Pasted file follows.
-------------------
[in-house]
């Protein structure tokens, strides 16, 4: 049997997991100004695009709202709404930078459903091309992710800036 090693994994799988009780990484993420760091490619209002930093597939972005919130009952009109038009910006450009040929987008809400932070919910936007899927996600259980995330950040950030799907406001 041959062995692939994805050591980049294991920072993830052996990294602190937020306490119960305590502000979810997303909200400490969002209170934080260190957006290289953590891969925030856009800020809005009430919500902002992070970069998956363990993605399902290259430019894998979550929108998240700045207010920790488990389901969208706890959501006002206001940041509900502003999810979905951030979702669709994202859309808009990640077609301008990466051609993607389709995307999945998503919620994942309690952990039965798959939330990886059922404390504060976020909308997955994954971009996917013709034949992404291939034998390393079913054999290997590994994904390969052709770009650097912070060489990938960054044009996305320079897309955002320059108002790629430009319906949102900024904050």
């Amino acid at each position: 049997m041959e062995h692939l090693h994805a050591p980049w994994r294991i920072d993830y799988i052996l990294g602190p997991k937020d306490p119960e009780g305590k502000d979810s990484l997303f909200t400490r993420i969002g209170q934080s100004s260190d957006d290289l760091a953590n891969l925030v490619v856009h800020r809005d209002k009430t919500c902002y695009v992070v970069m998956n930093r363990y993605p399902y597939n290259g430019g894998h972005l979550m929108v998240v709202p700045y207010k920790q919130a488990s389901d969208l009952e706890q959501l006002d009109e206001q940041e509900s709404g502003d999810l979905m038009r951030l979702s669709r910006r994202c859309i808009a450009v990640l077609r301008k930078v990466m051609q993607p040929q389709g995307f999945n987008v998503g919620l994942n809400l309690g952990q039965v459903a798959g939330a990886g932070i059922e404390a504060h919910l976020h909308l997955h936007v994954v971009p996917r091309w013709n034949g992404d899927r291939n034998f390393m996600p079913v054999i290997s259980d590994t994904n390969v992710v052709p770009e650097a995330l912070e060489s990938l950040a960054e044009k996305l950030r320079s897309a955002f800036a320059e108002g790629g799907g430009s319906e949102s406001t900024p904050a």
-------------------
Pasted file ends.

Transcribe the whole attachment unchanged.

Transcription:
[in-house]
């Protein structure tokens, strides 16, 4: 049997997991100004695009709202709404930078459903091309992710800036 090693994994799988009780990484993420760091490619209002930093597939972005919130009952009109038009910006450009040929987008809400932070919910936007899927996600259980995330950040950030799907406001 041959062995692939994805050591980049294991920072993830052996990294602190937020306490119960305590502000979810997303909200400490969002209170934080260190957006290289953590891969925030856009800020809005009430919500902002992070970069998956363990993605399902290259430019894998979550929108998240700045207010920790488990389901969208706890959501006002206001940041509900502003999810979905951030979702669709994202859309808009990640077609301008990466051609993607389709995307999945998503919620994942309690952990039965798959939330990886059922404390504060976020909308997955994954971009996917013709034949992404291939034998390393079913054999290997590994994904390969052709770009650097912070060489990938960054044009996305320079897309955002320059108002790629430009319906949102900024904050």
């Amino acid at each position: 049997m041959e062995h692939l090693h994805a050591p980049w994994r294991i920072d993830y799988i052996l990294g602190p997991k937020d306490p119960e009780g305590k502000d979810s990484l997303f909200t400490r993420i969002g209170q934080s100004s260190d957006d290289l760091a953590n891969l925030v490619v856009h800020r809005d209002k009430t919500c902002y695009v992070v970069m998956n930093r363990y993605p399902y597939n290259g430019g894998h972005l979550m929108v998240v709202p700045y207010k920790q919130a488990s389901d969208l009952e706890q959501l006002d009109e206001q940041e509900s709404g502003d999810l979905m038009r951030l979702s669709r910006r994202c859309i808009a450009v990640l077609r301008k930078v990466m051609q993607p040929q389709g995307f999945n987008v998503g919620l994942n809400l309690g952990q039965v459903a798959g939330a990886g932070i059922e404390a504060h919910l976020h909308l997955h936007v994954v971009p996917r091309w013709n034949g992404d899927r291939n034998f390393m996600p079913v054999i290997s259980d590994t994904n390969v992710v052709p770009e650097a995330l912070e060489s990938l950040a960054e044009k996305l950030r320079s897309a955002f800036a320059e108002g790629g799907g430009s319906e949102s406001t900024p904050a």